This is your basic big deal.  For the first time, a federal appeals court has weighed in on partisan gerrymandering of congressional voting districts.  The court ruled that in North Carolina, the Republican-led state legislature had drawn districts that were unconstitutionally partisan and they drew maps to explicitly favor their party.

“On its most fundamental level, partisan gerrymandering violates ‘the core principle of republican government’. . . that the voters should choose their representatives, not the other way around,’’ the judges wrote in their opinion.

The North Carolina legislature has until January 28th to re-draw the districts fairly.  Republicans say they will appeal the case to the Supreme Court which is already hearing cases from other states.  But with midterms quickly approaching, this case becomes critical for candidates who need to know where their district lies.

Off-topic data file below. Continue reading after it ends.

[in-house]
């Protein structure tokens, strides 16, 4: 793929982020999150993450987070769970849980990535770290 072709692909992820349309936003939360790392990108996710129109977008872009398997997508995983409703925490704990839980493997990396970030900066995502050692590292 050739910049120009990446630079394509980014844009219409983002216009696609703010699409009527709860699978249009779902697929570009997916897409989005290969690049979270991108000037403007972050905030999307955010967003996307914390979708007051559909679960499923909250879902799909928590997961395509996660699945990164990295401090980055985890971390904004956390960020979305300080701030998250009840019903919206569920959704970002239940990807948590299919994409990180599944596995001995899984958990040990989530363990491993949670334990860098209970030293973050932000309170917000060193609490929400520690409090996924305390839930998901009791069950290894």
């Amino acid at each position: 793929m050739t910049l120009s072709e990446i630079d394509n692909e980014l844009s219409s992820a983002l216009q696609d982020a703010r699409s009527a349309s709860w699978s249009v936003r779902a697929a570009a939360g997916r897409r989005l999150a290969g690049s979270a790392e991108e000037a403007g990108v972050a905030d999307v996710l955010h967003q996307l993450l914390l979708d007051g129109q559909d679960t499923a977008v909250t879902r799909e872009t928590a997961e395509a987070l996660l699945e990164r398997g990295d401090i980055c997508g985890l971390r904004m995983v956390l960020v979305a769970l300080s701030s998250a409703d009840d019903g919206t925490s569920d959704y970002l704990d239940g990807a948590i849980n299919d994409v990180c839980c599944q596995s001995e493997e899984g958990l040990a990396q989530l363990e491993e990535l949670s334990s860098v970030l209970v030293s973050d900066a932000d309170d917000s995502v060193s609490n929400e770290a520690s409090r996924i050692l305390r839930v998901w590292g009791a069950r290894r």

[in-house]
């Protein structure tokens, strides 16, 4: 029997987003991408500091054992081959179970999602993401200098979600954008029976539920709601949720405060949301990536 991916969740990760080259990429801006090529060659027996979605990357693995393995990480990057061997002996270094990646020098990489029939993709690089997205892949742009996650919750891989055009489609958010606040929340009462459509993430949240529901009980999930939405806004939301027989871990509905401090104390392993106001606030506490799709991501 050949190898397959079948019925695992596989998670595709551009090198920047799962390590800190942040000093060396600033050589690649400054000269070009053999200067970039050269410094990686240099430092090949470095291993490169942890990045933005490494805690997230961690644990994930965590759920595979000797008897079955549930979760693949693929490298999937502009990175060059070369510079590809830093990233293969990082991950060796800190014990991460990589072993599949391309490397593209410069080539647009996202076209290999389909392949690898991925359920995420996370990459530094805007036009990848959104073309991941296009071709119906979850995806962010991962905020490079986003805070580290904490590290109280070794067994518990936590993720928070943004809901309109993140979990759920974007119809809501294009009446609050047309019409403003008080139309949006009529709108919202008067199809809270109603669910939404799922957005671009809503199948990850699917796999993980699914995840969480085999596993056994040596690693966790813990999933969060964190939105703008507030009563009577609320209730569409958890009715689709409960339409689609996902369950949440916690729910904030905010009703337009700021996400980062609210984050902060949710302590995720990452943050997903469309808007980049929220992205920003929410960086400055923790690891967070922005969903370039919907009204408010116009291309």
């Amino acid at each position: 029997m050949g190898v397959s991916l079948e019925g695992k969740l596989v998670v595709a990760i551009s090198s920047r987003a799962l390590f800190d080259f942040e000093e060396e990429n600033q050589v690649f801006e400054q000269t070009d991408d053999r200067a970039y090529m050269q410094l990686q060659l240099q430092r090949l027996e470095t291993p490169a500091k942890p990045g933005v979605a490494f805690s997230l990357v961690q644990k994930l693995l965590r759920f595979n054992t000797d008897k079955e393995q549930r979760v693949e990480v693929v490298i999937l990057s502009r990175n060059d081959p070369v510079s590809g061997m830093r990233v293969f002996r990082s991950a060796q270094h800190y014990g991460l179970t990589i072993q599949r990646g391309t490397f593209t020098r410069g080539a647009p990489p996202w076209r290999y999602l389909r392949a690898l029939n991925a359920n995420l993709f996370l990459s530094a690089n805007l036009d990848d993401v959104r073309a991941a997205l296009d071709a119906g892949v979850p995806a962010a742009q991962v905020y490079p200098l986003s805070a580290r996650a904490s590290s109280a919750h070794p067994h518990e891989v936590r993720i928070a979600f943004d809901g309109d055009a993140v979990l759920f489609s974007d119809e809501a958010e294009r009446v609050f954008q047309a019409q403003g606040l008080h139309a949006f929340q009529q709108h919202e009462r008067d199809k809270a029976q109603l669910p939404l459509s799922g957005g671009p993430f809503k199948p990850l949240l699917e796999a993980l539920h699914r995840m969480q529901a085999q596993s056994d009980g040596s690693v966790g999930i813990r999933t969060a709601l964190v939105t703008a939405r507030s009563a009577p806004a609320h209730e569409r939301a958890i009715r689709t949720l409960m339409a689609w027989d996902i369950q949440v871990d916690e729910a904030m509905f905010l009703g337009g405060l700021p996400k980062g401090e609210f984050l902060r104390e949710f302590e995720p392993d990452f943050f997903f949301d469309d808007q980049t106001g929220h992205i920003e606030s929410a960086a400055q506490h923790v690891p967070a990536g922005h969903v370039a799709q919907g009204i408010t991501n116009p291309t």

“But the rise of extreme partisan gerrymanders in the last decade, powered by a growing ideological divide and powerful map-drawing software, has brought the question back to the justices with new urgency. A Supreme Court ruling outlawing at least some such gerrymanders could reshape the political landscape.” (NYT)
If you’re wondering what gerrymandering is all about, The Washington Post has a good video explainer here.